BEREA, Ohio -- The first afternoon after Johnny Manziel was drafted, he walked into Browns headquarters, met with the media and carefully said if first-year head coach Mike Pettine didn't want to start a rookie, he would do what was best for the team.
Fast forward to the end of his first offseason training program and Manziel said, basically, nobody puts Baby in the corner.
"Absolutely," Manziel said.
"I want to play. That's what anybody wants to do. Anybody that's been a starter in the past, and been playing, they want to play," he said. "To say I don't want to be the starter, that would be ridiculous.
"I absolutely want to start, that's my goal. Hopefully I can achieve that."
To be fair, Manziel also said "it's not the end of the world" if he doesn't upend Brian Hoyer by then. At the end of minicamp, Pettine said Hoyer would be the starter come the beginning of training camp, but he also said Hoyer's lead was not "insurmountable." Manziel said one of the most important lessons he learned at this past week's rookie symposium is to follow veteran players; in Hoyer, he has a quarterback who trained under Tom Brady and from whom he can take a lot.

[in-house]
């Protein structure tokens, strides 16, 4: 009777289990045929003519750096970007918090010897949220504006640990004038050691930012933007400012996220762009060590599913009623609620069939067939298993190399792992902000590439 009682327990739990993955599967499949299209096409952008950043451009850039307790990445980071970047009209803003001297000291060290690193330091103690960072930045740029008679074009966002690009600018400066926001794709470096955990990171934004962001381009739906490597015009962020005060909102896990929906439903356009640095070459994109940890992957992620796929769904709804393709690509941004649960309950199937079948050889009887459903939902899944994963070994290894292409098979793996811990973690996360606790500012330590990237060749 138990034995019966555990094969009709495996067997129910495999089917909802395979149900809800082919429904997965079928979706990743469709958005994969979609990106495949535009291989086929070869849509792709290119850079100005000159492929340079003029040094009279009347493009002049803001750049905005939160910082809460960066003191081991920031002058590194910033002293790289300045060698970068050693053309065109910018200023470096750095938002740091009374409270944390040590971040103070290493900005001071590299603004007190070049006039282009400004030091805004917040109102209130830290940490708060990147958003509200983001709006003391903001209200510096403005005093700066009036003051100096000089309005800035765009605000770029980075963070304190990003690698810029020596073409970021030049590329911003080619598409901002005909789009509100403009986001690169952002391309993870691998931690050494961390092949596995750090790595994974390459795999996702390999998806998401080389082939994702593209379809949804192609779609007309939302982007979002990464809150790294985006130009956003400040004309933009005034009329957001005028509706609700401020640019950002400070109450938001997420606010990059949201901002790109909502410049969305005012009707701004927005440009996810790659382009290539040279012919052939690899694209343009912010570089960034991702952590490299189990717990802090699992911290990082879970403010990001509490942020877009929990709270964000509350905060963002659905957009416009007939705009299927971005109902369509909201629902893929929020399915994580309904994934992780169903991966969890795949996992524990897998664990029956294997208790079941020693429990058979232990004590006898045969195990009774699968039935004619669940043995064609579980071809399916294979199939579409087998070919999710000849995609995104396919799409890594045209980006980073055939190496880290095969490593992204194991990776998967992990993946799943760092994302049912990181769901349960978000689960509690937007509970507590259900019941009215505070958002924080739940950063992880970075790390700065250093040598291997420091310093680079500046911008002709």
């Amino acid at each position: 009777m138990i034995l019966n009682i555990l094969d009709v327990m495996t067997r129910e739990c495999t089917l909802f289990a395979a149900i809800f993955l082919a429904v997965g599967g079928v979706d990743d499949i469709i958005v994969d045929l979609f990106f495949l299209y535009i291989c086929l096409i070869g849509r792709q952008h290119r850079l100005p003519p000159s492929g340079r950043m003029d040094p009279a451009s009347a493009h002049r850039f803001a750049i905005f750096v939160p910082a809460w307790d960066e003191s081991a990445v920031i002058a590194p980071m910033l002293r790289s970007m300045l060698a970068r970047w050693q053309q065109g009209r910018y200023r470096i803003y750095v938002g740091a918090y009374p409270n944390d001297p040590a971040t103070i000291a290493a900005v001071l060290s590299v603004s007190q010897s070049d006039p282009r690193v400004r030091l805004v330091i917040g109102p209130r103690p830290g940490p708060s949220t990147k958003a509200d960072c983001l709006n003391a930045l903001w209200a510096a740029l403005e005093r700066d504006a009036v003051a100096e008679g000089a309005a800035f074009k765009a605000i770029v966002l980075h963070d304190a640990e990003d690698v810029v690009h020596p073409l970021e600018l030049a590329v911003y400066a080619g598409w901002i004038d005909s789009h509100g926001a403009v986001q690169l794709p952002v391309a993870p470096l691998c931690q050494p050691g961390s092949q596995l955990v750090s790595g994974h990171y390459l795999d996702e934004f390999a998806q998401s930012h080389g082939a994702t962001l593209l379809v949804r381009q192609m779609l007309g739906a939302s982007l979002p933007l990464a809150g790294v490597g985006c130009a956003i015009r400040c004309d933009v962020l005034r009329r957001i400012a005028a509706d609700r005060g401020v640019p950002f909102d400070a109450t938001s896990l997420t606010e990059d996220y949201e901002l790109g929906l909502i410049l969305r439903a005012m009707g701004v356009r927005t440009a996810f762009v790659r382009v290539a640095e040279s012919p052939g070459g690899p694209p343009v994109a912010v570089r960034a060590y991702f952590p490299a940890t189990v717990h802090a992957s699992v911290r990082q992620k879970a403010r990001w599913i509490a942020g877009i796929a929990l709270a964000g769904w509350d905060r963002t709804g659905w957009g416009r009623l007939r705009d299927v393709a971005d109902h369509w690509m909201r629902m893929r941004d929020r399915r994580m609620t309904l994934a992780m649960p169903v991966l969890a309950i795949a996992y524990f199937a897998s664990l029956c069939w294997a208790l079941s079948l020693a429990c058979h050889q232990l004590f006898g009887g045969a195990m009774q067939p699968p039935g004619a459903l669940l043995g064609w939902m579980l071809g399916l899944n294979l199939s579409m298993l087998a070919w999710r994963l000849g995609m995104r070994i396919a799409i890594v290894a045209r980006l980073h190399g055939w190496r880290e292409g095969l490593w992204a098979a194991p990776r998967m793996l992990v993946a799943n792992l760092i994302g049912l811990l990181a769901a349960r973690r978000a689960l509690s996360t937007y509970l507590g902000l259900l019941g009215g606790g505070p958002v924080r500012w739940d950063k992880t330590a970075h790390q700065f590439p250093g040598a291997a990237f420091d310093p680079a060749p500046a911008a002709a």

"What I can learn from him, from a routine standpoint, from a knowledge standpoint, and where I need to get to," he said. "When camp starts, I'll have a better grasp of the playbook. It won't feel like I'm brand new to everything. But still, I think everything coach Pettine said was spot on, that Brian obviously is ahead -- he's been doing this a lot longer than I have. I'm a rookie, and so I have a lot of ground to catch up on."
Manziel said he'll train this next month in Dallas and perhaps in San Diego, with quarterback guru George Whitfield. Manziel acknowledged that his offense at Texas A&M was "a very simple system" and that this one, with the Browns, is more "complex." But he also warned against counting him out.
"Obviously," he said, "I'm very competitive."
Follow Aditi Kinkhabwala on Twitter @AKinkhabwala.